October 16, 2007
Dear Chairman Cox,
Ms. Nancy M. Morris, Secretary
Securities and Exchange Commission
100 F. Street, NE
Washington, DC 20549-1090
Re: Comments on Proposed Amendments to Regulation SHO
File No S7-19-07
October 16, 2007
Dear Secretary Morris:
I appreciate the opportunity to provide comments on the Commissions proposed amendments to Regulation SHO.
I support the Commissions proposed elimination of Regulation SHOs options market maker exception and encourage the Commission to complete the administrative steps to accomplish this change by the end of calendar year 2007.
Market makers and broker dealers claim this regulation is necessary to ensure liquidity. Indeed that may indeed be the case in some situations. However, as this regulation is currently interpreted and implemented is has become a well known tool of manipulation and must be modified or eliminated promptly to ensure a level playing field for public companies and shareholders.
I commend the Commissions recent action to strengthen Regulation SHO through the elimination of Regulation SHOs grandfather provision. I am also pleased that over the past several months that Chairman Cox has personally spoken about the abuses of naked short selling and the need to end this manipulative practice. However, I remain concerned that, despite the Commissions recent efforts and Chairman Coxs public comments, these abuses continue.
While the elimination of the options market maker exception and the grandfather provision will significantly strengthen Regulation SHO, these changes alone will not adequately solve the problem that results in continued naked short selling and failures-to-deliver. I request that the Commission
(1) Impose in Regulation SHO a requirement of a firm location of shares to be borrowed before a short sale can be executed.
(2) Enable transparency by requiring timely disclosure of the volume of failures-to-deliver shares of companies on the Regulation SHO threshold list.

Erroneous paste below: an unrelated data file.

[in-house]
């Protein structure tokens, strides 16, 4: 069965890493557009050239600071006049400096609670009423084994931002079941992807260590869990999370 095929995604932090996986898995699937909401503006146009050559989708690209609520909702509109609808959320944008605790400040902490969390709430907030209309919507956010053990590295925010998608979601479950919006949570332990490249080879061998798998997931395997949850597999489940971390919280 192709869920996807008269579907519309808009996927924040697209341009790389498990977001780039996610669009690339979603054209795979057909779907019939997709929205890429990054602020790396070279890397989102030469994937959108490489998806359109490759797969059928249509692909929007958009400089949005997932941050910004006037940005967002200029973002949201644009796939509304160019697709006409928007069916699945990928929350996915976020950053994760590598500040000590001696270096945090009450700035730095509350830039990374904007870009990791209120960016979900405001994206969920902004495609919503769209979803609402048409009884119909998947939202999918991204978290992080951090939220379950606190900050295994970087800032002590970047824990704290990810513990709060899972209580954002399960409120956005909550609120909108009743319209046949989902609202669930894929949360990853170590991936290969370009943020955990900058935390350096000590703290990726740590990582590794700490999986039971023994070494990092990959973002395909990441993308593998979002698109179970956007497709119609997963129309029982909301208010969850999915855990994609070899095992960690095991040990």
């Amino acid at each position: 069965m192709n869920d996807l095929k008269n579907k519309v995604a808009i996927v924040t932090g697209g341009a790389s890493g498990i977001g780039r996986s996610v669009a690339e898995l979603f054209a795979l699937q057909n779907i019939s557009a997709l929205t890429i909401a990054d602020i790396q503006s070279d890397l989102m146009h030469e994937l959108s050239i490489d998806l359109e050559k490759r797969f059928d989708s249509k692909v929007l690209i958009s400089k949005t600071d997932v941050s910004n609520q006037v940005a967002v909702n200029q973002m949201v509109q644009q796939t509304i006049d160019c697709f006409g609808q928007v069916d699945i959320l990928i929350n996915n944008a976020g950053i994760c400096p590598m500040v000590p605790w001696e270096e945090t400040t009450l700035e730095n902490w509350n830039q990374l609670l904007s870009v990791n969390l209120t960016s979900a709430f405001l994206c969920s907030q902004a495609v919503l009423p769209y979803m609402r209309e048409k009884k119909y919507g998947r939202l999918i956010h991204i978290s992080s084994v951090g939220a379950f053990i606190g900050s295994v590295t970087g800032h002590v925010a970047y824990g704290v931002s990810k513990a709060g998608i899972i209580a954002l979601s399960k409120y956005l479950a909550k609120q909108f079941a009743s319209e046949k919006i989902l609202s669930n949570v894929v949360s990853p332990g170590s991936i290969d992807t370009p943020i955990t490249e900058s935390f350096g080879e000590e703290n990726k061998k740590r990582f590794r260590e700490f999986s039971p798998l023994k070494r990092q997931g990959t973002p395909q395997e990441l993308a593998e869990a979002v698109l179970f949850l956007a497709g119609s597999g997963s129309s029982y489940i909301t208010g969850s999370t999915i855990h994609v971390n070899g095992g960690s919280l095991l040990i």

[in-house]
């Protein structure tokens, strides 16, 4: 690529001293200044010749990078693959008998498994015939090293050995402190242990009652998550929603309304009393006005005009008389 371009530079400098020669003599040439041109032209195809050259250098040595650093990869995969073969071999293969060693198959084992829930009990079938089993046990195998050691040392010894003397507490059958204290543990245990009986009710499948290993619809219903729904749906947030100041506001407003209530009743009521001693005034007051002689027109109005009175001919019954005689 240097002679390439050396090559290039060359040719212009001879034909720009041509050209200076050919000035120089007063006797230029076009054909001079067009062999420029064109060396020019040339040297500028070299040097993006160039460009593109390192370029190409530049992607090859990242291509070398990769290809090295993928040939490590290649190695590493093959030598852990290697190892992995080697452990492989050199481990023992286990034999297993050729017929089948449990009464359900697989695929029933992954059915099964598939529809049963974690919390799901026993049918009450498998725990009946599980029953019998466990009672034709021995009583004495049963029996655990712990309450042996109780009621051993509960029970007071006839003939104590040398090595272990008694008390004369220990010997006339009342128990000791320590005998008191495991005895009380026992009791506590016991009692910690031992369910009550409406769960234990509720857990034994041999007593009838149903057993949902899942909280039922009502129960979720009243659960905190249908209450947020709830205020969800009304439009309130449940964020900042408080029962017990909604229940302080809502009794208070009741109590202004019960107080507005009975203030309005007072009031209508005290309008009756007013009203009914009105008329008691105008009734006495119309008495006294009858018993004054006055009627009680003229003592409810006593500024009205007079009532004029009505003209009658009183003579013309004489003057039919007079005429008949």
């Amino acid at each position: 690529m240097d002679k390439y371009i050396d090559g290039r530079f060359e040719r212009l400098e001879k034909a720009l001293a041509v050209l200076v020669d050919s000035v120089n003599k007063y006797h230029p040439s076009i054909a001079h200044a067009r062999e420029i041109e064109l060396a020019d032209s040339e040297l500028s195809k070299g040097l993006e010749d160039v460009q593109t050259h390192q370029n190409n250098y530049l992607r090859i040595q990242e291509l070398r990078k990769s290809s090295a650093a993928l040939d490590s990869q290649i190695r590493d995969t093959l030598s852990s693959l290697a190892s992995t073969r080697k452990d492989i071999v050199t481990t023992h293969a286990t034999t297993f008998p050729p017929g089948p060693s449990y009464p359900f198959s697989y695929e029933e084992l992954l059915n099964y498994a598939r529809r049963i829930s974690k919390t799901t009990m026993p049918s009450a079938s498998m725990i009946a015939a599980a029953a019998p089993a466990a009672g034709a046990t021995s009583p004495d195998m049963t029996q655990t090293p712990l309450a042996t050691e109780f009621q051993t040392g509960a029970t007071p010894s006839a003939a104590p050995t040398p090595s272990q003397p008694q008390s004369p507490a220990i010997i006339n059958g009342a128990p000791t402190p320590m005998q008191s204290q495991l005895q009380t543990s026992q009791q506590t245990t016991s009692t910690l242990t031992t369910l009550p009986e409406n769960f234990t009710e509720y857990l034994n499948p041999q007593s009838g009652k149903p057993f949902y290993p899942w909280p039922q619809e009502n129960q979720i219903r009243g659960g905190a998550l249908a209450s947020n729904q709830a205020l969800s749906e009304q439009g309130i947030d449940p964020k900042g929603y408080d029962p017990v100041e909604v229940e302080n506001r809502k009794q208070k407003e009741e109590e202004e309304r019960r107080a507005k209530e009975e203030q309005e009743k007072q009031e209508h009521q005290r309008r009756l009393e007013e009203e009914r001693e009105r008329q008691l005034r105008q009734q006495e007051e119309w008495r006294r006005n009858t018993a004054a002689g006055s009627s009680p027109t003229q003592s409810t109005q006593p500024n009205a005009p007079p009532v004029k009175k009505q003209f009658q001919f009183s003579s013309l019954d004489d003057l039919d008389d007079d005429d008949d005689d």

(3) Require the broker-dealers are not able to receive commission for any Fail-to-Deliver shares until that Fail-to-Deliver is in fact delivered.
(4) Define failure-to-deliver as a cumulative number of days within a larger time span with respect to the issuing corporations entire float. For example, if Corporation XYZs total float was 100 million shares, then total amount of outstanding stock (both bona fid and Fail-to-Deliver shares) for Corporation XYZ can not exceed 100 million shares for more than 20 total settlement days (but not necessarily sequential or consecutive settlement days) within a period consisting of the preceding 100 settlement days. If the total of bona fid shares and fail-to-deliver shares exceeded the corporations entire float for a total of 20 settlement days of the proceeding 100 settlement days, then no more naked shorts would be allowed to be sold or accepted for sell by any broker-dealer.
The Commission should issue and complete promptly a notice of proposed rulemaking to implement these first three critical components of effective Regulation SHO reform. If the first three are not implemented than, the Commission should implement the fourth component to allow some liquidity in market but set means to make it harder for broker dealer to ping-pong Fail-to-Deliver shares back and forth in order to restart the regulatory countdown.
Jack M. Wedam
San Antonio, Texas